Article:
This year’s Out of the Ordinary sale is led by memorabilia compiled by collector David Gainsborough Roberts over the last forty years—and it’s on view to the public for free, from 6 August up until the evening of the auction
The events around Christie’s 250th anniversary include a very intriguing auction, just round the corner. On 14 September 2016 Christie’s South Kensington, London, will host Out of the Ordinary – The 250th Anniversary Edition. The annual auction is a celebration of all things out of the ordinary: the unique, the extraordinary and the exceptional. How this for the extraordinary: a set of keys from the Titanic and a silk head scarf owned by Lawrence of Arabia? Told you it’s unique!
This year’s edition comprises over 90 lots selected for the intriguing stories they tell. Every object and work of art featured in the sale will be on view to the public in a five-week summer exhibition, from 6 August up until the evening of the auction. The exhibition is free and open to everyone. The highlight of the sale is actually a diverse collection of memorabilia compiled by the Jersey based collector David Gainsborough Roberts, who has spent the last forty years amassing memorabilia from the worlds of film and entertainment, royalty and politics, sport, and travel and exploration. These include personal possessions of many celebrated and renowned names of the 19th and 20th centuries such as Queen Victoria, Sir Winston Churchill, Lawrence of Arabia, the Duchess of Windsor, William Harrison “Jack” Dempsey and Captain Robert Falcon Scott, among a host of others. So, along with the keys from the Titanic, and the silk head scarf and agal owned by Lawrence of Arabia (estimate: £3,000-5,000 and £10,000-15,000) there’s also pair of ear clips owned and worn by the Duchess of Windsor (estimate: £8,000-12,000); and a Stetson presented to Sir Winston Churchill by the City of Calgary (estimate: £4,000-6,000).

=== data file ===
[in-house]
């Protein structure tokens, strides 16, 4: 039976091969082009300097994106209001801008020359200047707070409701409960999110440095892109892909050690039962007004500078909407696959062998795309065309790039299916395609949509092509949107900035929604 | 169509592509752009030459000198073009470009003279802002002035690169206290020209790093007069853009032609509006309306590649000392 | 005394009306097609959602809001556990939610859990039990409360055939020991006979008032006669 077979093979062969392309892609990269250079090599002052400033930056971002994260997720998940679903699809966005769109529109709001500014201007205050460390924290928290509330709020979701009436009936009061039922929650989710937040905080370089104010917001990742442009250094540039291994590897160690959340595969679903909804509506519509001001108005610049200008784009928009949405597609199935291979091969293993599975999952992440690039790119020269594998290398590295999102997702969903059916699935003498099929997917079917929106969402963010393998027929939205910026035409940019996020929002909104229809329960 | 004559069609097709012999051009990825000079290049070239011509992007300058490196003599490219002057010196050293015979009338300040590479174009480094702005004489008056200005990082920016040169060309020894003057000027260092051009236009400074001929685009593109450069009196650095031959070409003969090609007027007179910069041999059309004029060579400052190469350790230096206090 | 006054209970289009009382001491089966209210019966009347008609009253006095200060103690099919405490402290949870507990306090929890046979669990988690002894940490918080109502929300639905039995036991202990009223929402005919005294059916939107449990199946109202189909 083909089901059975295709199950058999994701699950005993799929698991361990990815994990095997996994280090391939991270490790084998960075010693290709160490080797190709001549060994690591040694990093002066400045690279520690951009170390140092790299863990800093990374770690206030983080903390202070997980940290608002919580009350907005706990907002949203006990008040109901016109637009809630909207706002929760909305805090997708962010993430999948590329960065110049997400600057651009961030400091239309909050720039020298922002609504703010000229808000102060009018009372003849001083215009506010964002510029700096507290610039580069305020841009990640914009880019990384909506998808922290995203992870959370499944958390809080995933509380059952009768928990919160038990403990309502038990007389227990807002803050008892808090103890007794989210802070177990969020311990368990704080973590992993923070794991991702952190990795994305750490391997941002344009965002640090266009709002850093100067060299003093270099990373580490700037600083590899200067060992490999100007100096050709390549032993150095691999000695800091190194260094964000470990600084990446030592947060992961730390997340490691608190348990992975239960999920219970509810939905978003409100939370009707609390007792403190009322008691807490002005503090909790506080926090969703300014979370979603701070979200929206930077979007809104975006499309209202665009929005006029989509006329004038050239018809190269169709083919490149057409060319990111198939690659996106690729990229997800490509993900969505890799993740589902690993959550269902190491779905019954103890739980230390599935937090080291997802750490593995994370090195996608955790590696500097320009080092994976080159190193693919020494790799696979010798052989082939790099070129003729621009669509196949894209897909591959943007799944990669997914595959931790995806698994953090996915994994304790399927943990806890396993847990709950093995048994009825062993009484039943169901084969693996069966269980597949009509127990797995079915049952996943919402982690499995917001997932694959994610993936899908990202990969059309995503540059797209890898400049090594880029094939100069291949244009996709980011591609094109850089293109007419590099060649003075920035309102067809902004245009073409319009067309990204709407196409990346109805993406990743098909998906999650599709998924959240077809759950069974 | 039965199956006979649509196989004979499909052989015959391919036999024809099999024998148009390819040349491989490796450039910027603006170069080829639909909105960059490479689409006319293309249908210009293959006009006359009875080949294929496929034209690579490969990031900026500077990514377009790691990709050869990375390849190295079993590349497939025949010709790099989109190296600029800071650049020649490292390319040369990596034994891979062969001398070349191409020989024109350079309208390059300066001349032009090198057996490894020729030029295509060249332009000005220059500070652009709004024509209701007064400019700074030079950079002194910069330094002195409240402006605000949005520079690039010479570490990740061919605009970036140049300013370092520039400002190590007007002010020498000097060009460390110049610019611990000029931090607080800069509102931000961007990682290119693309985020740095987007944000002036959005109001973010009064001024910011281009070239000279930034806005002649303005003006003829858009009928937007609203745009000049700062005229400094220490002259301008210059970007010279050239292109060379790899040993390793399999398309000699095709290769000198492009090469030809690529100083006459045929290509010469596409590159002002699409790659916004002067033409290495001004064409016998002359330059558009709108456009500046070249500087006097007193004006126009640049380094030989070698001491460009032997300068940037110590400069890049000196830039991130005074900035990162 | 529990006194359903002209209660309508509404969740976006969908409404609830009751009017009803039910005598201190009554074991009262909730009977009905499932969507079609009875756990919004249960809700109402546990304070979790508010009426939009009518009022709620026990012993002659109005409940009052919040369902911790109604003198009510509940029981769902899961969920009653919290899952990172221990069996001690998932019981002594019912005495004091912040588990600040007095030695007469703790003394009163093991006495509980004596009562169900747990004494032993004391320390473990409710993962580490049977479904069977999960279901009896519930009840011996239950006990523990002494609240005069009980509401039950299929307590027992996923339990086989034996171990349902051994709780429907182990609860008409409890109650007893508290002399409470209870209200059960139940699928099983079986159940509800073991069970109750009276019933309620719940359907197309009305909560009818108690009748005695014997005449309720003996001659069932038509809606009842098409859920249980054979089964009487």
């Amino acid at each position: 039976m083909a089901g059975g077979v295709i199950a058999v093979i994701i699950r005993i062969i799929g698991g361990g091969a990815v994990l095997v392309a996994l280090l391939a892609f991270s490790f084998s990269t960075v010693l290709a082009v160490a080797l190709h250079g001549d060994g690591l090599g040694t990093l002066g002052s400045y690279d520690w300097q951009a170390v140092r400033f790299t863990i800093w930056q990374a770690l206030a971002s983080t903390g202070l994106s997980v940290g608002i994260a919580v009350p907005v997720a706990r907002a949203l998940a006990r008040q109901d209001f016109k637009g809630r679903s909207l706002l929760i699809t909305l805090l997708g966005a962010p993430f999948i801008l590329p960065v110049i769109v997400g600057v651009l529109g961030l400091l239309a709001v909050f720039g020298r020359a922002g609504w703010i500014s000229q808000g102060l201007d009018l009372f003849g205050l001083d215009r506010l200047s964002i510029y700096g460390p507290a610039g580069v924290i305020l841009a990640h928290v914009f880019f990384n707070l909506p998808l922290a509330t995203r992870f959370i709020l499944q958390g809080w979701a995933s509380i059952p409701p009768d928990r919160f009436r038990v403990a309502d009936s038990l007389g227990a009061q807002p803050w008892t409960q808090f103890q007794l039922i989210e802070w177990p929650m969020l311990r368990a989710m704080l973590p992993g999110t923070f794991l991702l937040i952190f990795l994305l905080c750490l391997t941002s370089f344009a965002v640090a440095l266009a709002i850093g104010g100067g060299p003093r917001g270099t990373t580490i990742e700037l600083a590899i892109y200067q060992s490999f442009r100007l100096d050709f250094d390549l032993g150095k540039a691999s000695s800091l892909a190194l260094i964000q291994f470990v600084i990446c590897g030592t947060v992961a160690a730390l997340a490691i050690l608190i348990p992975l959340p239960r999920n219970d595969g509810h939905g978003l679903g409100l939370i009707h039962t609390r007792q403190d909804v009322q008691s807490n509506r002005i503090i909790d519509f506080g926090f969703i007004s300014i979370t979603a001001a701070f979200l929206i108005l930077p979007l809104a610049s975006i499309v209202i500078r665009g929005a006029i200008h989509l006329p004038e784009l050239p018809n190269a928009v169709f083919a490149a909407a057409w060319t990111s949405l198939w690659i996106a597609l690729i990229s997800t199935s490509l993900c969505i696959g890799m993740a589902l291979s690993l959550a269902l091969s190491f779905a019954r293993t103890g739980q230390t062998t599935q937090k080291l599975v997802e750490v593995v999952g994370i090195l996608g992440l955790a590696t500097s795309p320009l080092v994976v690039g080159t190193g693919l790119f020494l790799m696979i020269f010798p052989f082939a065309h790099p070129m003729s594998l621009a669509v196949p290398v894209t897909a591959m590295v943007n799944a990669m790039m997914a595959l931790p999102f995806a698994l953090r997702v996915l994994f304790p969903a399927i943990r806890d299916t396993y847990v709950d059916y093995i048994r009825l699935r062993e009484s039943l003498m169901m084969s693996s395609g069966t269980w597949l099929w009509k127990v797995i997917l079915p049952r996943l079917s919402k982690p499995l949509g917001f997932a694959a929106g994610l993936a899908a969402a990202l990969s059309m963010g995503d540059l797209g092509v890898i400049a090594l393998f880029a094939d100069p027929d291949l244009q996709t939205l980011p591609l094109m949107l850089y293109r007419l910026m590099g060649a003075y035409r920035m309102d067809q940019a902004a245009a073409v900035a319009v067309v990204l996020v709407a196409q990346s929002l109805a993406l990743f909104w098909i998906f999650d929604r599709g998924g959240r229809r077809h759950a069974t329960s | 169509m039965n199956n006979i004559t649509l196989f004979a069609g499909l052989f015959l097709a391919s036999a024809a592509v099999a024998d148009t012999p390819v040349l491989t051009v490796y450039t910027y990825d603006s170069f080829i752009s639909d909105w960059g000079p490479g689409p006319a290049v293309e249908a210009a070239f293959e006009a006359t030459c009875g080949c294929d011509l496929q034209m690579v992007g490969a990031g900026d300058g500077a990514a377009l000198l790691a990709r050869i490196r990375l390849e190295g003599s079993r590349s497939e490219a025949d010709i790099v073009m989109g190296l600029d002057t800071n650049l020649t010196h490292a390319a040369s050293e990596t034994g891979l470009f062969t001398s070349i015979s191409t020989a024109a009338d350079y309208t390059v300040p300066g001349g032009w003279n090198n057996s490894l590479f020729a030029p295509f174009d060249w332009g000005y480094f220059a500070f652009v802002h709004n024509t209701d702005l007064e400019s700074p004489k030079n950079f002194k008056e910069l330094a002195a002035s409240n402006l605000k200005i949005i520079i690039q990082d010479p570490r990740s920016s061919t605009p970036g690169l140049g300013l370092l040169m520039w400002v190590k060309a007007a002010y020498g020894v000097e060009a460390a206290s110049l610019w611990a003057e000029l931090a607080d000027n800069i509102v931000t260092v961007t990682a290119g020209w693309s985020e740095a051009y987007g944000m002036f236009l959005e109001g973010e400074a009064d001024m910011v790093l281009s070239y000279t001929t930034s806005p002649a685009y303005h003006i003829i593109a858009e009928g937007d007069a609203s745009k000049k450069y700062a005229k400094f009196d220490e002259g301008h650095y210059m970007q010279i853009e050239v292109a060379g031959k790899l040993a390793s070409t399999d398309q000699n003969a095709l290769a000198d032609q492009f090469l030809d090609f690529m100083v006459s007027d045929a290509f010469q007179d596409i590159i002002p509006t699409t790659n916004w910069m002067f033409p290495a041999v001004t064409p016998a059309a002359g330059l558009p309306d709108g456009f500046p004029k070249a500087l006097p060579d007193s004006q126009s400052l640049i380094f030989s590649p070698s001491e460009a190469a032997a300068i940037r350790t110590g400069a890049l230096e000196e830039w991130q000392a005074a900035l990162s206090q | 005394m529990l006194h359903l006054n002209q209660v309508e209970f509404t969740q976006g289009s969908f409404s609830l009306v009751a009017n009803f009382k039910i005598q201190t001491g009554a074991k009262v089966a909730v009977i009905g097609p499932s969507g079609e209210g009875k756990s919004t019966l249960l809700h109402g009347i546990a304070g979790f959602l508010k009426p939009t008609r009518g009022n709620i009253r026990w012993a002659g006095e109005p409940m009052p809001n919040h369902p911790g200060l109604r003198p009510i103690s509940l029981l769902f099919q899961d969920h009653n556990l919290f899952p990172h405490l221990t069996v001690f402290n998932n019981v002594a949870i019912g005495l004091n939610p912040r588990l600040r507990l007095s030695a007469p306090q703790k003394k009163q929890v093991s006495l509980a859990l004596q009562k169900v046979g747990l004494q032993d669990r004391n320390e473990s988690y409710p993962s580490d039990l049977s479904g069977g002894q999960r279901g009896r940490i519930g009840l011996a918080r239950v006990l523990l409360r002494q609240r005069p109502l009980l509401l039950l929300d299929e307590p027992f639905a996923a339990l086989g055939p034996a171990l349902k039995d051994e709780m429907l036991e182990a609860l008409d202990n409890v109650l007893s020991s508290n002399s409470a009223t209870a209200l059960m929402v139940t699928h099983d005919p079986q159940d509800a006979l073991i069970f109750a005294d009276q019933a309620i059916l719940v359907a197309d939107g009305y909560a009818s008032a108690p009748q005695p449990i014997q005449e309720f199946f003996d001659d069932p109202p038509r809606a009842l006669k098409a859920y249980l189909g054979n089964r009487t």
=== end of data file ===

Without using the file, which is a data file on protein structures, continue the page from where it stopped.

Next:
Roberts explained in a statement: “After collecting for over forty years the time has finally arrived to share my collection with the world. I hope my insatiable appetite for the curious, the famous and the infamous will inspire a new generation of custodians.”